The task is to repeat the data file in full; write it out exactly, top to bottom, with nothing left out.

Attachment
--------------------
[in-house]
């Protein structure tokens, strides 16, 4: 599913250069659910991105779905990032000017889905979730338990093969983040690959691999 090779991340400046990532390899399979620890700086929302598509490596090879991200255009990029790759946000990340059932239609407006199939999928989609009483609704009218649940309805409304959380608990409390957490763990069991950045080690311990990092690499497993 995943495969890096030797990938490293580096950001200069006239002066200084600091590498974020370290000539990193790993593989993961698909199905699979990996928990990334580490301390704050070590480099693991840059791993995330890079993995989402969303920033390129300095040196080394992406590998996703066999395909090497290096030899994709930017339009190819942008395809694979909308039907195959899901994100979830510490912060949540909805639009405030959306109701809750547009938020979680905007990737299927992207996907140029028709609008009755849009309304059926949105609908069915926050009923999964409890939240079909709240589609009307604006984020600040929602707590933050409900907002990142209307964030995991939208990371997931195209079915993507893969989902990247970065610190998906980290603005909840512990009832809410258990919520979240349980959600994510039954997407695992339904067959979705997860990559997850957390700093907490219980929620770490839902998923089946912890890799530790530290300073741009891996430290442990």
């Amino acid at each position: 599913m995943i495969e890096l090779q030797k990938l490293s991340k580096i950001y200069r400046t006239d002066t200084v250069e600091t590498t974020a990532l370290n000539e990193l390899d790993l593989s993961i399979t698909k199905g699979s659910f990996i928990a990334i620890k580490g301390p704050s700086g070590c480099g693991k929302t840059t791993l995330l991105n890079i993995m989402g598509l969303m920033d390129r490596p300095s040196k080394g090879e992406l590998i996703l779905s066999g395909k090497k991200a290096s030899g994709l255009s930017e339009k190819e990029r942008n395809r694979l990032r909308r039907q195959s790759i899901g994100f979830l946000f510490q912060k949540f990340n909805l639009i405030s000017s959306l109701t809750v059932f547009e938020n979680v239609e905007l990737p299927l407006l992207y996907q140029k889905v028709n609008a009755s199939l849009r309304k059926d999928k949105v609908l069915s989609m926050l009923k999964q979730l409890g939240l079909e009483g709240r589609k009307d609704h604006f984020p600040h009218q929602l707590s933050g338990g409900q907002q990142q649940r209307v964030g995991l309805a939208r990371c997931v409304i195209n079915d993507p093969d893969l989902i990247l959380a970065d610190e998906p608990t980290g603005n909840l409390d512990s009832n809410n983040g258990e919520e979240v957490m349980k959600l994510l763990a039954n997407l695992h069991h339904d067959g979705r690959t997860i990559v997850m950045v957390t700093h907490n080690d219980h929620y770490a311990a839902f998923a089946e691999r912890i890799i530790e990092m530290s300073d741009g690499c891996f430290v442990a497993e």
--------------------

[in-house]
């Protein structure tokens, strides 16, 4: 599913250069659910991105779905990032000017889905979730338990093969983040690959691999 090779991340400046990532390899399979620890700086929302598509490596090879991200255009990029790759946000990340059932239609407006199939999928989609009483609704009218649940309805409304959380608990409390957490763990069991950045080690311990990092690499497993 995943495969890096030797990938490293580096950001200069006239002066200084600091590498974020370290000539990193790993593989993961698909199905699979990996928990990334580490301390704050070590480099693991840059791993995330890079993995989402969303920033390129300095040196080394992406590998996703066999395909090497290096030899994709930017339009190819942008395809694979909308039907195959899901994100979830510490912060949540909805639009405030959306109701809750547009938020979680905007990737299927992207996907140029028709609008009755849009309304059926949105609908069915926050009923999964409890939240079909709240589609009307604006984020600040929602707590933050409900907002990142209307964030995991939208990371997931195209079915993507893969989902990247970065610190998906980290603005909840512990009832809410258990919520979240349980959600994510039954997407695992339904067959979705997860990559997850957390700093907490219980929620770490839902998923089946912890890799530790530290300073741009891996430290442990």
């Amino acid at each position: 599913m995943i495969e890096l090779q030797k990938l490293s991340k580096i950001y200069r400046t006239d002066t200084v250069e600091t590498t974020a990532l370290n000539e990193l390899d790993l593989s993961i399979t698909k199905g699979s659910f990996i928990a990334i620890k580490g301390p704050s700086g070590c480099g693991k929302t840059t791993l995330l991105n890079i993995m989402g598509l969303m920033d390129r490596p300095s040196k080394g090879e992406l590998i996703l779905s066999g395909k090497k991200a290096s030899g994709l255009s930017e339009k190819e990029r942008n395809r694979l990032r909308r039907q195959s790759i899901g994100f979830l946000f510490q912060k949540f990340n909805l639009i405030s000017s959306l109701t809750v059932f547009e938020n979680v239609e905007l990737p299927l407006l992207y996907q140029k889905v028709n609008a009755s199939l849009r309304k059926d999928k949105v609908l069915s989609m926050l009923k999964q979730l409890g939240l079909e009483g709240r589609k009307d609704h604006f984020p600040h009218q929602l707590s933050g338990g409900q907002q990142q649940r209307v964030g995991l309805a939208r990371c997931v409304i195209n079915d993507p093969d893969l989902i990247l959380a970065d610190e998906p608990t980290g603005n909840l409390d512990s009832n809410n983040g258990e919520e979240v957490m349980k959600l994510l763990a039954n997407l695992h069991h339904d067959g979705r690959t997860i990559v997850m950045v957390t700093h907490n080690d219980h929620y770490a311990a839902f998923a089946e691999r912890i890799i530790e990092m530290s300073d741009g690499c891996f430290v442990a497993e």